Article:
With the conclusion of the French Open today, the grass season begins, and I'll have live coverage of the ITF International Grass Courts in Philadelphia beginning Monday. In this month's Coaches Q and A, Harold Solomon of the Harold Solomon Tennis Institute in Fort Lauderdale, Florida offers his advice on effective grass court play.
Today's question: What is your advice for playing on grass?
Generally speaking playing on grass is much different than playing on other surfaces. For the most part, unless you’re playing at Wimbledon, the bounce of the ball is much lower, faster, and unpredictable. An attacking game is usually more effective on this surface. Slice backhands (which tend to skid and stay low), angle volleys, drop shots and drop volleys are essential parts of good grass court play, as are wide slice serves in the deuce box and slice serves up the tee in the ad box.
Players must practice staying low, gettong their rackets back fast and moving their feet quickly to be effective on the grass. Don’t be afraid to serve and volley. The serve is still the most powerful weapon on grass. Serving into the body, aiming for your opponents left hip for right-handed players, is a good way to jam the returner and produce an easy return. Take second serves and come to the net behind the return to put pressure on your opponent to hit a passing shot.
On bad grass getting to the net is essential. The more your opponent has to hit passing shots the better. Remember that hitting passing shots is much easier at 1-all in the first set then 5-all in the third. The pressure of having to continuously come up with passing shots is cumulative. Flatter balls tend to skid and go quickly through the court, especially if the courts are green. Footing on the grass can be difficult at best. It is a good idea to get a good pair of grass court shoes which have little pimples on the bottom and help you maintain your grip on the court. Remember to take those grass court shoes off after practice; walking around on hard surfaces will wear the pimples down or knock them off.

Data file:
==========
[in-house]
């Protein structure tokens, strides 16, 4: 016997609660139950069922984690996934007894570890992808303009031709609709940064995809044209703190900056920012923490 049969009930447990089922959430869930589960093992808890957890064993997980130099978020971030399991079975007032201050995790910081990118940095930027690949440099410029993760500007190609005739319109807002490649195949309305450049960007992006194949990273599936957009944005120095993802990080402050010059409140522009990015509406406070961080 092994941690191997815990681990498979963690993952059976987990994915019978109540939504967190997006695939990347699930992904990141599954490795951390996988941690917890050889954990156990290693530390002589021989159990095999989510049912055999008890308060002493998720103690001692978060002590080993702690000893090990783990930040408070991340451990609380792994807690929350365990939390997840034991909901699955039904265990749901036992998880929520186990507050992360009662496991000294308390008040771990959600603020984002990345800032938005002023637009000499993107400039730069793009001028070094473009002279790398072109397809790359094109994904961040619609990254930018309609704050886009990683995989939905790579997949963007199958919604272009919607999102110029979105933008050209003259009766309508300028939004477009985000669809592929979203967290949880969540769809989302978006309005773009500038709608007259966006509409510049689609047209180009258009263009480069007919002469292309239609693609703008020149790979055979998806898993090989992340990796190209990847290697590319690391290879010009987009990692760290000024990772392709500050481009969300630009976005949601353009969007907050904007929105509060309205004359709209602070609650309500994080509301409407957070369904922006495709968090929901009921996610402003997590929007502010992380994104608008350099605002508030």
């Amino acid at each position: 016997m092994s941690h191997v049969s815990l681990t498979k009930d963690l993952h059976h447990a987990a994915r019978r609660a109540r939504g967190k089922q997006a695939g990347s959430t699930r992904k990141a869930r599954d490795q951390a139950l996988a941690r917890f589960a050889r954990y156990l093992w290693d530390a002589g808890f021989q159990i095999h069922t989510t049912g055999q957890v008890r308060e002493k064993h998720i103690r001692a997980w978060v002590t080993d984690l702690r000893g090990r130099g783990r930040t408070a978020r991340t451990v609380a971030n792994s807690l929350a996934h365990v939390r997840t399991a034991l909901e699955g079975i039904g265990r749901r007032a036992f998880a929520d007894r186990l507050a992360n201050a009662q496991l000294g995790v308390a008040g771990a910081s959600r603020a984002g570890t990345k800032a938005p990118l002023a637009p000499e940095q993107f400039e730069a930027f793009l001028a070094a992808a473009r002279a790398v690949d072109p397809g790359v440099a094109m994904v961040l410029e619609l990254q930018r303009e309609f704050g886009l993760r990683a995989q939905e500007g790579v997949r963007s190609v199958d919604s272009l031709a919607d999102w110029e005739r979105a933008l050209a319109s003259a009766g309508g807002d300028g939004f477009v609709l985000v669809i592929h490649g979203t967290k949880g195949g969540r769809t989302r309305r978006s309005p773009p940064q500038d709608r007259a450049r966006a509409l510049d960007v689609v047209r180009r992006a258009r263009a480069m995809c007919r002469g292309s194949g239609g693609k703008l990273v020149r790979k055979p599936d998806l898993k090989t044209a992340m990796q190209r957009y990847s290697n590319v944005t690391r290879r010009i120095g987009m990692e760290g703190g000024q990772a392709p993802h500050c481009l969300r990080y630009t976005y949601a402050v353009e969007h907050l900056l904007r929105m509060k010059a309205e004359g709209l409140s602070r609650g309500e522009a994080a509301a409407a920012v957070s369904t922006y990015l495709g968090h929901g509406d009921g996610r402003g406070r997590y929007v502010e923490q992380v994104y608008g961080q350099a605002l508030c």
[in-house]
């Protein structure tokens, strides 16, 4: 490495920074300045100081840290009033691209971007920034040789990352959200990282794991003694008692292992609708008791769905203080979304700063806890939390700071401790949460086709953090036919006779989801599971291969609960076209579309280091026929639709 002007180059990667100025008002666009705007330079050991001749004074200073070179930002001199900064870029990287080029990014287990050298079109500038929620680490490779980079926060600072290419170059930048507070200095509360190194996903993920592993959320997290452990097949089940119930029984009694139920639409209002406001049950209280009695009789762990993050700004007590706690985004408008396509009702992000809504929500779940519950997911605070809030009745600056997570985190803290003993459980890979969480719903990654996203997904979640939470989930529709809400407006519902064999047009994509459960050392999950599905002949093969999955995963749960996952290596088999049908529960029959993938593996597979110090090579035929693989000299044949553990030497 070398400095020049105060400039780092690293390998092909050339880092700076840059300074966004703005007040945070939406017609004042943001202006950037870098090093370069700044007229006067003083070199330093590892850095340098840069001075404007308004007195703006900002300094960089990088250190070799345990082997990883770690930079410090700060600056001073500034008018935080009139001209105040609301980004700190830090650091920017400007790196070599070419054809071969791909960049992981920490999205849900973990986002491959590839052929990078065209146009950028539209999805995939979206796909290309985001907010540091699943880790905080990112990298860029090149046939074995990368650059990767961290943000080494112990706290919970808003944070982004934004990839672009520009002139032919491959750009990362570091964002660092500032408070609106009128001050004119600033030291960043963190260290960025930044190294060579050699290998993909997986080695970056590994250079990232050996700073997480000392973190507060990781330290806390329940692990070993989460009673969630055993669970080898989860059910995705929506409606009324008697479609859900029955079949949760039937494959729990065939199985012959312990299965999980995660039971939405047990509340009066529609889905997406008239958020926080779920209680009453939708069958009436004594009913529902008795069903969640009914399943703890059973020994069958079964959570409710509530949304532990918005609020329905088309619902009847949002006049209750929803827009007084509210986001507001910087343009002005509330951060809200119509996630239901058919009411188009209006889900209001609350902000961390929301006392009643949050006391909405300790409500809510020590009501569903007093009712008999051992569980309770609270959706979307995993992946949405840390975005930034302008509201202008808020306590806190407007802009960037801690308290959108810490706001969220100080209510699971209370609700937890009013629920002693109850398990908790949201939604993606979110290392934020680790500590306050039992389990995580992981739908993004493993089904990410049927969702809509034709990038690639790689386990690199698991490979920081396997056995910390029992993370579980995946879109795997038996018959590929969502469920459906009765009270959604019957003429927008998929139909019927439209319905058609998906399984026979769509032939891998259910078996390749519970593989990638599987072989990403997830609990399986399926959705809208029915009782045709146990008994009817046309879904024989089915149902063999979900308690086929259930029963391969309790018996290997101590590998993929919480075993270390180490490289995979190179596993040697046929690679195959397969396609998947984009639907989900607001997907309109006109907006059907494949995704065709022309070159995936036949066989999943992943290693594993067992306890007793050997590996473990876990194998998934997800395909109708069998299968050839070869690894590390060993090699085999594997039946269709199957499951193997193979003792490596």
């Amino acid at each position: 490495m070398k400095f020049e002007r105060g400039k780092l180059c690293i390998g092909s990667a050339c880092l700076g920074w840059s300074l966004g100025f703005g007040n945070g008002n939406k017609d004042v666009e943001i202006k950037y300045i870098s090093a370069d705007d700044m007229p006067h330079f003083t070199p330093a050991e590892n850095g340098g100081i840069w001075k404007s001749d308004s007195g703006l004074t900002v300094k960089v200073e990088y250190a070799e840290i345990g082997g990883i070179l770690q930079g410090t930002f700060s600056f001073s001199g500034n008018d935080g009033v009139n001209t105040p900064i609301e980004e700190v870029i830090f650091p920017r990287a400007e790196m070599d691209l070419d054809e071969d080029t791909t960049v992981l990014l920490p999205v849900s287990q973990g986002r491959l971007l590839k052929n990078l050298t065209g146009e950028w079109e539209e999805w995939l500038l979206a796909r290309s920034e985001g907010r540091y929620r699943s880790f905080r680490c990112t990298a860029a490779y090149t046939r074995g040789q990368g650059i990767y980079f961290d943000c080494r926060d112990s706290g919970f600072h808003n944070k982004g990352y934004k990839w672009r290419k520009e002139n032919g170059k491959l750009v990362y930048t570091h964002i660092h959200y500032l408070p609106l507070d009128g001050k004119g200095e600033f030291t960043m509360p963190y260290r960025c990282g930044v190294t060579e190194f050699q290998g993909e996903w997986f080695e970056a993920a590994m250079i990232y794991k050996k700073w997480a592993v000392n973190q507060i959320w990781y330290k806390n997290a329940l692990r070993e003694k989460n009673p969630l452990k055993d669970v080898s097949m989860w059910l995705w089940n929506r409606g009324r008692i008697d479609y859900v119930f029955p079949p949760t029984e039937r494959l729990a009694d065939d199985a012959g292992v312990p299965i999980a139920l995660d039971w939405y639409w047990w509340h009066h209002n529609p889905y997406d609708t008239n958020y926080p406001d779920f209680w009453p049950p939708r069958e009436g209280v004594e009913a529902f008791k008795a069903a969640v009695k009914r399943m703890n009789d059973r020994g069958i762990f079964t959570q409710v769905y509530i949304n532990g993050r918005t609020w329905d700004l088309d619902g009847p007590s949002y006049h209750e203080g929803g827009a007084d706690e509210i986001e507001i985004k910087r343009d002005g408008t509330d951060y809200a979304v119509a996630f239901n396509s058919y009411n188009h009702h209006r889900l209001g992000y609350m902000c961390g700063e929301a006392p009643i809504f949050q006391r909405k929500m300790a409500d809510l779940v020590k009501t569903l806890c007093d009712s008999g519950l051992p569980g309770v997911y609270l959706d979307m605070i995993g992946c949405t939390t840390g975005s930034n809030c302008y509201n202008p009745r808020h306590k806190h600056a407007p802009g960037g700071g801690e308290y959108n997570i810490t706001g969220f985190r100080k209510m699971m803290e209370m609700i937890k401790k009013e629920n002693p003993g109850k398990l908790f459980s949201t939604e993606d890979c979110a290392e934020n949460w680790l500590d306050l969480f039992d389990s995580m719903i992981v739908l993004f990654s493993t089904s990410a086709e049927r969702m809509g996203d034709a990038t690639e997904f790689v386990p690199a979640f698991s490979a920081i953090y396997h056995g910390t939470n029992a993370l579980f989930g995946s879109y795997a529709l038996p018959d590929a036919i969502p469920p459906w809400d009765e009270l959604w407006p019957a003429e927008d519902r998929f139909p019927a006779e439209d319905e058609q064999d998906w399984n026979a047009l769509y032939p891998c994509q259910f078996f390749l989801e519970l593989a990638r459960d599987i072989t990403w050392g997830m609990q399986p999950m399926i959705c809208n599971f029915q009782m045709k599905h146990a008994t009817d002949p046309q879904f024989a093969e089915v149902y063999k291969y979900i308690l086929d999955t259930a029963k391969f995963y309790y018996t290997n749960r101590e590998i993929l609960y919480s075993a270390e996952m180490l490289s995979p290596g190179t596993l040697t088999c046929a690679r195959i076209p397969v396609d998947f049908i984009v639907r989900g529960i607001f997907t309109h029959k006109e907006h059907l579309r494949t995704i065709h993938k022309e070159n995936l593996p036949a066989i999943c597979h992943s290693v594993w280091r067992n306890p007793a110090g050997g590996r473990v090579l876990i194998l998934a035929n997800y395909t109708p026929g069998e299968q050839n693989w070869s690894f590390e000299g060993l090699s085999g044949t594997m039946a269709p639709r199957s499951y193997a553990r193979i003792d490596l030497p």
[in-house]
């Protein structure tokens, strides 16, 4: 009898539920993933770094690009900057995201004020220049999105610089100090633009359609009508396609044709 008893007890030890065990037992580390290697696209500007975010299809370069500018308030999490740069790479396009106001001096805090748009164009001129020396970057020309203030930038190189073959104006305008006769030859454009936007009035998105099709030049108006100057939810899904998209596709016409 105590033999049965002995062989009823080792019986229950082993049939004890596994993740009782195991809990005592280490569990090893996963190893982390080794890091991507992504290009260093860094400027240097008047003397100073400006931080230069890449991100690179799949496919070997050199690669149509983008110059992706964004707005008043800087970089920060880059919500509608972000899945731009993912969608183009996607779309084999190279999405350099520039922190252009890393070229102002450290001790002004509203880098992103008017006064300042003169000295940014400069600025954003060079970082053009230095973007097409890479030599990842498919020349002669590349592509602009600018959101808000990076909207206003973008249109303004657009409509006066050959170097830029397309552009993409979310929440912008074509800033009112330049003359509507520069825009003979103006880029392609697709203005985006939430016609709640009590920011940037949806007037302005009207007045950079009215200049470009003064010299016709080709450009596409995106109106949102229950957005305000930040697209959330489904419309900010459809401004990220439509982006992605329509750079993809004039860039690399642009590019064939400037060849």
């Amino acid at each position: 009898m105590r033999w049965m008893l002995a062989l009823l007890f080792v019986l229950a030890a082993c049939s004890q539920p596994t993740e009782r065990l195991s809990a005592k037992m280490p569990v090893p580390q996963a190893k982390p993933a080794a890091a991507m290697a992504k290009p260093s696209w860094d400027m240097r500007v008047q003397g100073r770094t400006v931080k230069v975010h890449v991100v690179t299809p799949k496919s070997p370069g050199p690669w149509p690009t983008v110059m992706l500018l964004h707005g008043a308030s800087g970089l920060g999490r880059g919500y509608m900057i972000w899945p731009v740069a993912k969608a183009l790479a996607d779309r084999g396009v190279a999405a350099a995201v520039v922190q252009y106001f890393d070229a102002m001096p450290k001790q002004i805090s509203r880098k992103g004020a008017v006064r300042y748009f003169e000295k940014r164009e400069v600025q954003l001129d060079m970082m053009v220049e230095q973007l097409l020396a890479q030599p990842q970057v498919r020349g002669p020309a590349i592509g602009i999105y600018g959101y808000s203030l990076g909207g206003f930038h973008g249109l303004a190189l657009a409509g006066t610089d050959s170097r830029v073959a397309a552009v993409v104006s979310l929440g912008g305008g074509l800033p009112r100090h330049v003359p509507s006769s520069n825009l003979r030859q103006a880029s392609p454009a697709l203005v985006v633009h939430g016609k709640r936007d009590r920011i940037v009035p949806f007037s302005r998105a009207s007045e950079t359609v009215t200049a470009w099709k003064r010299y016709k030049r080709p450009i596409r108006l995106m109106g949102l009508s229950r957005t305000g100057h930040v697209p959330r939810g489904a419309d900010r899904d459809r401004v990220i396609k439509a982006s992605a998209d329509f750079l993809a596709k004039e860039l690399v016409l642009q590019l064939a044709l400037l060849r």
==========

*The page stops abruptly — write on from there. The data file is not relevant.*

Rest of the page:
Take chances, take control, and be an aggressive player to be successful on the grass.
Do you have a question for Andy Brandi or Harold Solomon? If so, please send it to clewis[at]zootennis[dot]com with the phrase Coaches Q and A in the subject line.
Sunday, June 6, 2010